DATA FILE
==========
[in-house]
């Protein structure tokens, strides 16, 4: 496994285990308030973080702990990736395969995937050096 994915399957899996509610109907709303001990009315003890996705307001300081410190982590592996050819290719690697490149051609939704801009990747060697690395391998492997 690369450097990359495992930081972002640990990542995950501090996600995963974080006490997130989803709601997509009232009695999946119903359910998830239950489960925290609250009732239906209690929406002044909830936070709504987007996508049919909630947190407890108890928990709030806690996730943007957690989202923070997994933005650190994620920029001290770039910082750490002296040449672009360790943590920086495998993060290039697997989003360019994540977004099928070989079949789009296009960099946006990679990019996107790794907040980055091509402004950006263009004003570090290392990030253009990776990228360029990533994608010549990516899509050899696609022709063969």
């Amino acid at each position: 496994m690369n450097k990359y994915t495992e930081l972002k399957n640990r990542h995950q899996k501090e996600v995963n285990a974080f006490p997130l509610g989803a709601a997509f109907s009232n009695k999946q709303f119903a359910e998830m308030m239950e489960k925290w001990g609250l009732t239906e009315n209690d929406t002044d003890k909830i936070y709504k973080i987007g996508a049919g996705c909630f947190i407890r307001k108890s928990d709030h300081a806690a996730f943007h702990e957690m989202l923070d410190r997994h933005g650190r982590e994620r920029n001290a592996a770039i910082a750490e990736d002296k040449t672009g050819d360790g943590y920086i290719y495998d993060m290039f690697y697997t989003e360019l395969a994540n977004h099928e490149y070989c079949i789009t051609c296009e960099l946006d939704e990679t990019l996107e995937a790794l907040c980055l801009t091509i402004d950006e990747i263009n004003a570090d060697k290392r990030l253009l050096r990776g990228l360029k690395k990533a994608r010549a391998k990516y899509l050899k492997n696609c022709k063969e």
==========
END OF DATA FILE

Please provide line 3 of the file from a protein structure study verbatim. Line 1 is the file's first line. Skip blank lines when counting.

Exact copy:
């Amino acid at each position: 496994m690369n450097k990359y994915t495992e930081l972002k399957n640990r990542h995950q899996k501090e996600v995963n285990a974080f006490p997130l509610g989803a709601a997509f109907s009232n009695k999946q709303f119903a359910e998830m308030m239950e489960k925290w001990g609250l009732t239906e009315n209690d929406t002044d003890k909830i936070y709504k973080i987007g996508a049919g996705c909630f947190i407890r307001k108890s928990d709030h300081a806690a996730f943007h702990e957690m989202l923070d410190r997994h933005g650190r982590e994620r920029n001290a592996a770039i910082a750490e990736d002296k040449t672009g050819d360790g943590y920086i290719y495998d993060m290039f690697y697997t989003e360019l395969a994540n977004h099928e490149y070989c079949i789009t051609c296009e960099l946006d939704e990679t990019l996107e995937a790794l907040c980055l801009t091509i402004d950006e990747i263009n004003a570090d060697k290392r990030l253009l050096r990776g990228l360029k690395k990533a994608r010549a391998k990516y899509l050899k492997n696609c022709k063969e």